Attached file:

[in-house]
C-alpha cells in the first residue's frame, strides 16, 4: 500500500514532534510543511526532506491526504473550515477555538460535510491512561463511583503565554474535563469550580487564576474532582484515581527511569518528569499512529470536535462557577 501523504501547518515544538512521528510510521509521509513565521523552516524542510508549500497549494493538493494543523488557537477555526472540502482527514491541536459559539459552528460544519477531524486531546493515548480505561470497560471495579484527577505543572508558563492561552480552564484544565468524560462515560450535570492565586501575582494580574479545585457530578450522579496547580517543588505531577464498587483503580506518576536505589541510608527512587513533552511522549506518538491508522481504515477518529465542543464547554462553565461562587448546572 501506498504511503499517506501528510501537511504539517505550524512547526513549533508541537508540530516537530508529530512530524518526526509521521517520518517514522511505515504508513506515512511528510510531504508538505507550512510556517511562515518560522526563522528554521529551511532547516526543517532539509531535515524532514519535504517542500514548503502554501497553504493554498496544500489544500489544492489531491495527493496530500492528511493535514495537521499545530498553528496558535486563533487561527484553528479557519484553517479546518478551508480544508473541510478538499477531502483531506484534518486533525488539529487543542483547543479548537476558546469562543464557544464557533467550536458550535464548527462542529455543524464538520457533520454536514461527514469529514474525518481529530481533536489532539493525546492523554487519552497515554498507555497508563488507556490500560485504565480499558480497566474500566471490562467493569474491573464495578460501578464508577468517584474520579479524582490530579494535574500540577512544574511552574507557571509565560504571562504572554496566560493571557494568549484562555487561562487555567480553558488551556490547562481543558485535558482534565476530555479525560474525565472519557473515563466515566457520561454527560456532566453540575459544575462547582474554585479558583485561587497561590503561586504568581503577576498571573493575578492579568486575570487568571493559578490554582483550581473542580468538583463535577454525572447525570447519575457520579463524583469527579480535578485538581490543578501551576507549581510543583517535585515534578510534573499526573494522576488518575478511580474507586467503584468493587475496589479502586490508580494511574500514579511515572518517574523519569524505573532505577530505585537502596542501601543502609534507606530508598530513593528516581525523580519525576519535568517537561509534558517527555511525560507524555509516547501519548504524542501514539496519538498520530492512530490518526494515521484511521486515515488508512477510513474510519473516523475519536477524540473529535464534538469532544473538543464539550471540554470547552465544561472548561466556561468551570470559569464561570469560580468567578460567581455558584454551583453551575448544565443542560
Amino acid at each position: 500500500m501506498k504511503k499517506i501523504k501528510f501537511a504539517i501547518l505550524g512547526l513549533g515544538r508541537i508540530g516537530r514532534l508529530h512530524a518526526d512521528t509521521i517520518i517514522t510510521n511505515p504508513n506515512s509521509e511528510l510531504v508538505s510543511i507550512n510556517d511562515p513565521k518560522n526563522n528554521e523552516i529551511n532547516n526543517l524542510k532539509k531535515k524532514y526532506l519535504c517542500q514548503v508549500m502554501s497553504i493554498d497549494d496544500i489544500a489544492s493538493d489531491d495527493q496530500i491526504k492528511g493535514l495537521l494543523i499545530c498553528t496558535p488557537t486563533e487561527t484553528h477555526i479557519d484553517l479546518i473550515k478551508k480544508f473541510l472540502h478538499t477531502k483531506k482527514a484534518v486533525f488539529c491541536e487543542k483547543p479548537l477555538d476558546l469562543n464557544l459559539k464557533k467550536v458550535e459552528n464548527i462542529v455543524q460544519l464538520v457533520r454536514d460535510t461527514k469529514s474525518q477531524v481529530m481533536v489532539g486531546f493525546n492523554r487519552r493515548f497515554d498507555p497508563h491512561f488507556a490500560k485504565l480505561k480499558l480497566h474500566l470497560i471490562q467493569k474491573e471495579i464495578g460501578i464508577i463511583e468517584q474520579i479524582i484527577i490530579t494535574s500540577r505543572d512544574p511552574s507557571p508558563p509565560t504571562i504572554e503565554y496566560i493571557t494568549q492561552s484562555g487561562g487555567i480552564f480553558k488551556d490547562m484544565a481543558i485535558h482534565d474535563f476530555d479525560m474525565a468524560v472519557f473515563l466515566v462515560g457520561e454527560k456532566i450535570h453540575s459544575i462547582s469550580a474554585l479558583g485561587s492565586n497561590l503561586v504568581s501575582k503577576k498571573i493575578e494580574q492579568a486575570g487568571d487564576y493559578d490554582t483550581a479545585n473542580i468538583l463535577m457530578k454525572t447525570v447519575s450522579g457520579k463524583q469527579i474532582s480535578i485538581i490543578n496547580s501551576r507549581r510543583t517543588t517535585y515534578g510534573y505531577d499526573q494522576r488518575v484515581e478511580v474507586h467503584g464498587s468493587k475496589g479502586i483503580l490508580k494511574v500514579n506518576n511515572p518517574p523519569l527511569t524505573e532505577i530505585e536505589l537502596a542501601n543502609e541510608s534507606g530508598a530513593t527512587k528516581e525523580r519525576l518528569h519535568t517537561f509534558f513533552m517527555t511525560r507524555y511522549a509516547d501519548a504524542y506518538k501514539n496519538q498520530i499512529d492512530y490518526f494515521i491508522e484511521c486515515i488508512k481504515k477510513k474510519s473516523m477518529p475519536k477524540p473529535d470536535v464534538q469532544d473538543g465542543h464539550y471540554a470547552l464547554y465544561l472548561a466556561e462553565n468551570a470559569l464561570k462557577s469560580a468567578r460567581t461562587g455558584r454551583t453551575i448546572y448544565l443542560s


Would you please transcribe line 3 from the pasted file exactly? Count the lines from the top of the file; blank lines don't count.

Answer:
Amino acid at each position: 500500500m501506498k504511503k499517506i501523504k501528510f501537511a504539517i501547518l505550524g512547526l513549533g515544538r508541537i508540530g516537530r514532534l508529530h512530524a518526526d512521528t509521521i517520518i517514522t510510521n511505515p504508513n506515512s509521509e511528510l510531504v508538505s510543511i507550512n510556517d511562515p513565521k518560522n526563522n528554521e523552516i529551511n532547516n526543517l524542510k532539509k531535515k524532514y526532506l519535504c517542500q514548503v508549500m502554501s497553504i493554498d497549494d496544500i489544500a489544492s493538493d489531491d495527493q496530500i491526504k492528511g493535514l495537521l494543523i499545530c498553528t496558535p488557537t486563533e487561527t484553528h477555526i479557519d484553517l479546518i473550515k478551508k480544508f473541510l472540502h478538499t477531502k483531506k482527514a484534518v486533525f488539529c491541536e487543542k483547543p479548537l477555538d476558546l469562543n464557544l459559539k464557533k467550536v458550535e459552528n464548527i462542529v455543524q460544519l464538520v457533520r454536514d460535510t461527514k469529514s474525518q477531524v481529530m481533536v489532539g486531546f493525546n492523554r487519552r493515548f497515554d498507555p497508563h491512561f488507556a490500560k485504565l480505561k480499558l480497566h474500566l470497560i471490562q467493569k474491573e471495579i464495578g460501578i464508577i463511583e468517584q474520579i479524582i484527577i490530579t494535574s500540577r505543572d512544574p511552574s507557571p508558563p509565560t504571562i504572554e503565554y496566560i493571557t494568549q492561552s484562555g487561562g487555567i480552564f480553558k488551556d490547562m484544565a481543558i485535558h482534565d474535563f476530555d479525560m474525565a468524560v472519557f473515563l466515566v462515560g457520561e454527560k456532566i450535570h453540575s459544575i462547582s469550580a474554585l479558583g485561587s492565586n497561590l503561586v504568581s501575582k503577576k498571573i493575578e494580574q492579568a486575570g487568571d487564576y493559578d490554582t483550581a479545585n473542580i468538583l463535577m457530578k454525572t447525570v447519575s450522579g457520579k463524583q469527579i474532582s480535578i485538581i490543578n496547580s501551576r507549581r510543583t517543588t517535585y515534578g510534573y505531577d499526573q494522576r488518575v484515581e478511580v474507586h467503584g464498587s468493587k475496589g479502586i483503580l490508580k494511574v500514579n506518576n511515572p518517574p523519569l527511569t524505573e532505577i530505585e536505589l537502596a542501601n543502609e541510608s534507606g530508598a530513593t527512587k528516581e525523580r519525576l518528569h519535568t517537561f509534558f513533552m517527555t511525560r507524555y511522549a509516547d501519548a504524542y506518538k501514539n496519538q498520530i499512529d492512530y490518526f494515521i491508522e484511521c486515515i488508512k481504515k477510513k474510519s473516523m477518529p475519536k477524540p473529535d470536535v464534538q469532544d473538543g465542543h464539550y471540554a470547552l464547554y465544561l472548561a466556561e462553565n468551570a470559569l464561570k462557577s469560580a468567578r460567581t461562587g455558584r454551583t453551575i448546572y448544565l443542560s